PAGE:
Playing as the easiest hole on the course, Spieth and Conners both made eagles from the penultimate pairing to get to nine under and within two of the lead. Playing behind them, Morikawa had an easy chip and tap-in putt for birdie to get to 12 under, but Oosthuizen found trouble from the bunker. He thinned his third shot from the bunker over the green and into another pot bunker. From there, with a tricky stance up against the back wall, he left himself 50 feet for par. He two-putted and made bogey — one of just five bogeys made on the hole all day.
Morikawa exited the 7th with a two-shot lead over Oosthuizen, and then he stepped on the gas. He stuck an approach from 195 yards out on 8 to seven feet and made birdie, and he followed it by draining a big-breaking 15-footer on 9 for his third straight birdie and a three-shot lead.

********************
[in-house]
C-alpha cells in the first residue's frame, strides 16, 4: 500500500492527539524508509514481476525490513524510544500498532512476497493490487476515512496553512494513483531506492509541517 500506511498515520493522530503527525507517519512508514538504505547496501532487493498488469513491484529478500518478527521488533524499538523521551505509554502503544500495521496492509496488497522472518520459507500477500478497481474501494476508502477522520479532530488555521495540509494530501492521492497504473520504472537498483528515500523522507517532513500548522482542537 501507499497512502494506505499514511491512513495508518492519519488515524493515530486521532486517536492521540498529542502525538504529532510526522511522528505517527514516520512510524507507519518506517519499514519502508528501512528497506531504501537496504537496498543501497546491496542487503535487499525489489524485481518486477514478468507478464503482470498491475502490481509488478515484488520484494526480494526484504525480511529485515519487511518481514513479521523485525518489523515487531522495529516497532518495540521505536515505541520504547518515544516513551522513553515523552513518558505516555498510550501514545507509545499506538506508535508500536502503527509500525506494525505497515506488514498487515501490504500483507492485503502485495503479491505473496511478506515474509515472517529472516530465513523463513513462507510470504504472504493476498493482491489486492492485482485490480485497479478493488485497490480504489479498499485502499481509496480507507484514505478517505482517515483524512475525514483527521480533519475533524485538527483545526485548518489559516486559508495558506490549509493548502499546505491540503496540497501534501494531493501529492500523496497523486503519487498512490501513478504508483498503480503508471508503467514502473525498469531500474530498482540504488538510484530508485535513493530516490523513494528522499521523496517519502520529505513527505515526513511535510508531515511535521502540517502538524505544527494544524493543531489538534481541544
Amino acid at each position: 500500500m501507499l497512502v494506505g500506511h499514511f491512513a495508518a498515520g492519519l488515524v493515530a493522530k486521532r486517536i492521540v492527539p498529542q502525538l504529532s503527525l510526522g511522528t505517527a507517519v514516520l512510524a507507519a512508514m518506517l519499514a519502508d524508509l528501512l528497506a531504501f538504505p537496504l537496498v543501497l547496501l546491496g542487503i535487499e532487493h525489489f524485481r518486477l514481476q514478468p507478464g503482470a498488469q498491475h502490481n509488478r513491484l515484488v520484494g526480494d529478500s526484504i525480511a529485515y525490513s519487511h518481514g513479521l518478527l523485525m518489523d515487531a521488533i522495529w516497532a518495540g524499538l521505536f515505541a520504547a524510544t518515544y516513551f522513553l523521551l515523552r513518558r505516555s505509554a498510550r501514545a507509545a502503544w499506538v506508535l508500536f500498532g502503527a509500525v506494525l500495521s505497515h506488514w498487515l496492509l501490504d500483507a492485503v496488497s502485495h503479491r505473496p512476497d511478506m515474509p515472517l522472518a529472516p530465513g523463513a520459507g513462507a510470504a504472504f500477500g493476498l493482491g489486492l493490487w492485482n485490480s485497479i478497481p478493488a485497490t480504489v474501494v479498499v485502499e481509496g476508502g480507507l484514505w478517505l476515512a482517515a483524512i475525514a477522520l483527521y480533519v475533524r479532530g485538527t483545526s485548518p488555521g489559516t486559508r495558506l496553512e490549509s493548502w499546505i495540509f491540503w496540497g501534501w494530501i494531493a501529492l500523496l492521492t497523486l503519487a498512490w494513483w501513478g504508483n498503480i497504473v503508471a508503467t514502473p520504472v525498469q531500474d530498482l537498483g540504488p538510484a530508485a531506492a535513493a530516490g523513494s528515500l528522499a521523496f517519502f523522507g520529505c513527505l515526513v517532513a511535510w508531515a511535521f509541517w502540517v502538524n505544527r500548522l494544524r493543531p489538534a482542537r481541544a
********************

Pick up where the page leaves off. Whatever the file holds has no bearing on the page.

Through 11, Morikawa stood at 14 under with Oosthuizen and Spieth both at 11 under, but it soon became a two-horse race. Spieth made back-to-back birdies on 13 and 14 to get within one, while Oosthuizen bogeyed 13 and fell four off the pace.
Spieth’s birdie on 14 got him to six under in his last eight holes and jolted the gallery, but Morikawa didn’t flinch. His approach into 14 didn’t stay on the top tier where the pin was located, but Morikawa rolled it back up the slope and sank it for birdie from about 20 feet anyway, pushing the lead back to two for good.